Kiri, our Labrador retriever, and I practiced social distancing along the Madison River last week. We were quite successful, having a conversation with just one other angler. I was heading back to the access point parking lot, and he was just heading out.
He noticed the St. Olaf College decal on my truck window and asked if I’d gone there and after I said yes, he asked what year I graduated. “Boy, you’re really old!” He laughed and added, “I’m about 7 years behind you.”
It turned out that he hailed from Duluth and had friends who had gone to St. Olaf, though he’d gone to the University of Minnesota-Duluth.
Our conversation was at a distance of about 15 feet, so we enjoyed a good conversation at a safe distance.
I like to think that fly-fishing is a good way to enjoy life while we go through this time of plague. There’s abundant fresh air and at least there’s the chance of encountering fish.
Nevertheless, during this period we’re going through, a day of fishing carries risks, especially when other people join us in the outing. Appropriately, Montana Trout Unlimited sent members a list of suggestions that I’m borrowing, with some of my own.
If you’re with other people, a long drive in an enclosed vehicle exposes yourself and others to risk. You might want to drive separately to an agreed destination.
If you’re going on a day of guided fishing, drive to the launch point and meet your guide there, and you may also want to pay for a shuttle for your vehicle. If your vehicle was shuttled to a take-out point, wipe down your steering wheel and door handles. If you’re a guide, carry disinfectant wipes and hand sanitizer in your vehicle and on the boat and wipe things down before and after a trip.
One of my rules for fly-fishing is to go to the bathroom before putting on waders. Of course, after taking waders off, a trip to the bathroom is usually in order, as well. But, have you considered how many people use those fishing access outhouses? One good sneeze in an outhouse could fill that little space with virus-laden aerosols, and those viruses can exist for a surprisingly long time on a hard surface. I don’t have answers for all the many possibilities, but a disinfectant wipe on the door handle and toilet seat is most likely in order, and washing hands with a sanitizer afterwards should be mandatory.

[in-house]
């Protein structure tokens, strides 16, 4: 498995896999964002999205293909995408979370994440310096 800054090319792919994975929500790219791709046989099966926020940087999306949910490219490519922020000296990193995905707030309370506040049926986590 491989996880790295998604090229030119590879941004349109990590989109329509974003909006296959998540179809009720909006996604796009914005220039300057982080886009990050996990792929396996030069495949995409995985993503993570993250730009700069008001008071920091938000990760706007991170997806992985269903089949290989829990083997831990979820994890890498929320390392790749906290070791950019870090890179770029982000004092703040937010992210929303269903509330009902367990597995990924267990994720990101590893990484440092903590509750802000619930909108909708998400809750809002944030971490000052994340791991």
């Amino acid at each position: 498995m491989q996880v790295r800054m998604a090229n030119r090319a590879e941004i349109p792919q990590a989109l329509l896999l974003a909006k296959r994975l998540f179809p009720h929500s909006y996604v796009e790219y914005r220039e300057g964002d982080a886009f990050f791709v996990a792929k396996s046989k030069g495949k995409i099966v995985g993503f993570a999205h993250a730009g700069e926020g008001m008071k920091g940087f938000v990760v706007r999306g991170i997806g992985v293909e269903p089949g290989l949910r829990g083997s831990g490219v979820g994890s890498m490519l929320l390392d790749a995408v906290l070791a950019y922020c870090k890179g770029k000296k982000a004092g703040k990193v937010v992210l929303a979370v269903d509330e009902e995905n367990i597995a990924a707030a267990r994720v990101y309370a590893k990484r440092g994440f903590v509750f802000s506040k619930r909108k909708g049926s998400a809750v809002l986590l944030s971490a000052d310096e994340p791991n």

MTU suggests that if you didn’t stock up on disinfectant wipes, moisten a small batch of paper towels with a bleach solution and keep them in a jar in your vehicle for wiping down handles, steering wheel, and gas pumps, as well as outhouse doors and seats. Dispose of them properly.
Bring your own gear and avoid sharing supplies with other members of your party. Lubricate your knots using river water instead of saliva. If you’re trimming a knot, use a nipper. Don’t bite that tag end off. Your dentist will endorse that, also.
Bring your own water bottle, drinks and food. Don’t share lunches or drinks.
If you’re feeling sick, tired, or worn down, stay home and rest. If rest doesn’t help, or you get worse, consult your health care provider.
Trout Unlimited concludes that fishing is a great way to get away from the stress we’re having now, and by following some simple guidelines we can relax, have fun, and keep our friends and ourselves happy, healthy and safe.
As for my outing on the Madison, I’m sorry to report that I never had a bite or a rise. Of course, my expectations for any kind of success on early season outings is realistically low. The water is still icy cold and there’s not much bug life yet.
Of course, it didn’t help when, towards the end of the day, I pulled in my line to check my fly, only to see it had come off without my noticing it. Fishing is sometimes more successful when we use fishhooks.